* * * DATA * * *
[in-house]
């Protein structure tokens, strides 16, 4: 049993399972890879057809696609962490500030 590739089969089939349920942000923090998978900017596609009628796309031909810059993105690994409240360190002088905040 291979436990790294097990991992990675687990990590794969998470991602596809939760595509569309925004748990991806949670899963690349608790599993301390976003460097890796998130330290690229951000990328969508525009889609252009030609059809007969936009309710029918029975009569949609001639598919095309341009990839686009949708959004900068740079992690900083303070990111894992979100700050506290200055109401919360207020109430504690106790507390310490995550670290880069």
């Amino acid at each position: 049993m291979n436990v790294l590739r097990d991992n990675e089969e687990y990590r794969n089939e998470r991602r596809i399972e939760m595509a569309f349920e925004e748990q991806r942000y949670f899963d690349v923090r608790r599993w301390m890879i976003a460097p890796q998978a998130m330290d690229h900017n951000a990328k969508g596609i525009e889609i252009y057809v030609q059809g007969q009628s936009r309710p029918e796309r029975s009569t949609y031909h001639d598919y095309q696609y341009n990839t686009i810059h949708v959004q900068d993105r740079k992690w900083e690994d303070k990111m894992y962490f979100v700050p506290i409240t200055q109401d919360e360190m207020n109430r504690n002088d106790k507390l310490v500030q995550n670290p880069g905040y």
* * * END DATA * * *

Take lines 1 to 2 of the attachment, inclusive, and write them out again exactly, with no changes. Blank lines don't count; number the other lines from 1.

[in-house]
């Protein structure tokens, strides 16, 4: 049993399972890879057809696609962490500030 590739089969089939349920942000923090998978900017596609009628796309031909810059993105690994409240360190002088905040 291979436990790294097990991992990675687990990590794969998470991602596809939760595509569309925004748990991806949670899963690349608790599993301390976003460097890796998130330290690229951000990328969508525009889609252009030609059809007969936009309710029918029975009569949609001639598919095309341009990839686009949708959004900068740079992690900083303070990111894992979100700050506290200055109401919360207020109430504690106790507390310490995550670290880069």